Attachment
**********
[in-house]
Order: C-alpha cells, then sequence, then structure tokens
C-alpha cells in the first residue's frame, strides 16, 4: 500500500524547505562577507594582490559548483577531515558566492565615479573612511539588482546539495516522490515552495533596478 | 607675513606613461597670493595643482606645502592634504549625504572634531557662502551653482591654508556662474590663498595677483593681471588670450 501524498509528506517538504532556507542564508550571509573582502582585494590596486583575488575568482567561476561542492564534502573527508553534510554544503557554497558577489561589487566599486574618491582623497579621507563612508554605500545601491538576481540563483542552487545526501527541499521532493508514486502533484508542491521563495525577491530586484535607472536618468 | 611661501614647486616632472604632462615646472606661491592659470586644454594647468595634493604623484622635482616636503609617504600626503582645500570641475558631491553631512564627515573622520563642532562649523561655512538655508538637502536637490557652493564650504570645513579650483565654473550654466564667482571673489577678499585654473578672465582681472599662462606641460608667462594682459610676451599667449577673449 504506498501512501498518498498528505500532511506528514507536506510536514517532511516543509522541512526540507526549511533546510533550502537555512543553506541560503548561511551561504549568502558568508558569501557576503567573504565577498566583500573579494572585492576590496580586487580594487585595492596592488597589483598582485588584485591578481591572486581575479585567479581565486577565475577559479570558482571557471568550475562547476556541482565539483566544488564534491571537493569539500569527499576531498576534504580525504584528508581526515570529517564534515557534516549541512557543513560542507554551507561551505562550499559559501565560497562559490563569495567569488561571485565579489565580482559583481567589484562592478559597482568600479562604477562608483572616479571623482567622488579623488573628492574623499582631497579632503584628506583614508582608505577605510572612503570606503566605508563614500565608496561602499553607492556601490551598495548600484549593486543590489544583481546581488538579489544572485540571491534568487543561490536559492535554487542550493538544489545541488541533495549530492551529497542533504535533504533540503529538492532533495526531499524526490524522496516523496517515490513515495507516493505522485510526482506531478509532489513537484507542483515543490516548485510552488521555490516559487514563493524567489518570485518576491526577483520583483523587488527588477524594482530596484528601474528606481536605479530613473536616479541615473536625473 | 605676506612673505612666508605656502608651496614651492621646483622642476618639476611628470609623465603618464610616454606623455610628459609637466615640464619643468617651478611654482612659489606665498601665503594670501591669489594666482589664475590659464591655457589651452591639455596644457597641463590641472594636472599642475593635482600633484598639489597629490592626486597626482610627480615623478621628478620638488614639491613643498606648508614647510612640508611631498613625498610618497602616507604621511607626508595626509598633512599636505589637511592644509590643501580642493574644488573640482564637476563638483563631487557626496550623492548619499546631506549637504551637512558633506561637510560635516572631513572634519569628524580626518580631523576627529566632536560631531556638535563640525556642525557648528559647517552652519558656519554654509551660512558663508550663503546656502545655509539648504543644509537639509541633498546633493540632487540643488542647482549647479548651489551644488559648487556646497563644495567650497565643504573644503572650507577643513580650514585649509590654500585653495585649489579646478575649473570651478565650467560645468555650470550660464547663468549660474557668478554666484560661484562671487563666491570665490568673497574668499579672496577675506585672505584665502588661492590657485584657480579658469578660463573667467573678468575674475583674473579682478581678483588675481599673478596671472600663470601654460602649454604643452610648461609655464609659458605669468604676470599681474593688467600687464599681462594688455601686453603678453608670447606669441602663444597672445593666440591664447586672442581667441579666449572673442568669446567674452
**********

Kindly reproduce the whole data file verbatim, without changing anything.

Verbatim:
[in-house]
Order: C-alpha cells, then sequence, then structure tokens
C-alpha cells in the first residue's frame, strides 16, 4: 500500500524547505562577507594582490559548483577531515558566492565615479573612511539588482546539495516522490515552495533596478 | 607675513606613461597670493595643482606645502592634504549625504572634531557662502551653482591654508556662474590663498595677483593681471588670450 501524498509528506517538504532556507542564508550571509573582502582585494590596486583575488575568482567561476561542492564534502573527508553534510554544503557554497558577489561589487566599486574618491582623497579621507563612508554605500545601491538576481540563483542552487545526501527541499521532493508514486502533484508542491521563495525577491530586484535607472536618468 | 611661501614647486616632472604632462615646472606661491592659470586644454594647468595634493604623484622635482616636503609617504600626503582645500570641475558631491553631512564627515573622520563642532562649523561655512538655508538637502536637490557652493564650504570645513579650483565654473550654466564667482571673489577678499585654473578672465582681472599662462606641460608667462594682459610676451599667449577673449 504506498501512501498518498498528505500532511506528514507536506510536514517532511516543509522541512526540507526549511533546510533550502537555512543553506541560503548561511551561504549568502558568508558569501557576503567573504565577498566583500573579494572585492576590496580586487580594487585595492596592488597589483598582485588584485591578481591572486581575479585567479581565486577565475577559479570558482571557471568550475562547476556541482565539483566544488564534491571537493569539500569527499576531498576534504580525504584528508581526515570529517564534515557534516549541512557543513560542507554551507561551505562550499559559501565560497562559490563569495567569488561571485565579489565580482559583481567589484562592478559597482568600479562604477562608483572616479571623482567622488579623488573628492574623499582631497579632503584628506583614508582608505577605510572612503570606503566605508563614500565608496561602499553607492556601490551598495548600484549593486543590489544583481546581488538579489544572485540571491534568487543561490536559492535554487542550493538544489545541488541533495549530492551529497542533504535533504533540503529538492532533495526531499524526490524522496516523496517515490513515495507516493505522485510526482506531478509532489513537484507542483515543490516548485510552488521555490516559487514563493524567489518570485518576491526577483520583483523587488527588477524594482530596484528601474528606481536605479530613473536616479541615473536625473 | 605676506612673505612666508605656502608651496614651492621646483622642476618639476611628470609623465603618464610616454606623455610628459609637466615640464619643468617651478611654482612659489606665498601665503594670501591669489594666482589664475590659464591655457589651452591639455596644457597641463590641472594636472599642475593635482600633484598639489597629490592626486597626482610627480615623478621628478620638488614639491613643498606648508614647510612640508611631498613625498610618497602616507604621511607626508595626509598633512599636505589637511592644509590643501580642493574644488573640482564637476563638483563631487557626496550623492548619499546631506549637504551637512558633506561637510560635516572631513572634519569628524580626518580631523576627529566632536560631531556638535563640525556642525557648528559647517552652519558656519554654509551660512558663508550663503546656502545655509539648504543644509537639509541633498546633493540632487540643488542647482549647479548651489551644488559648487556646497563644495567650497565643504573644503572650507577643513580650514585649509590654500585653495585649489579646478575649473570651478565650467560645468555650470550660464547663468549660474557668478554666484560661484562671487563666491570665490568673497574668499579672496577675506585672505584665502588661492590657485584657480579658469578660463573667467573678468575674475583674473579682478581678483588675481599673478596671472600663470601654460602649454604643452610648461609655464609659458605669468604676470599681474593688467600687464599681462594688455601686453603678453608670447606669441602663444597672445593666440591664447586672442581667441579666449572673442568669446567674452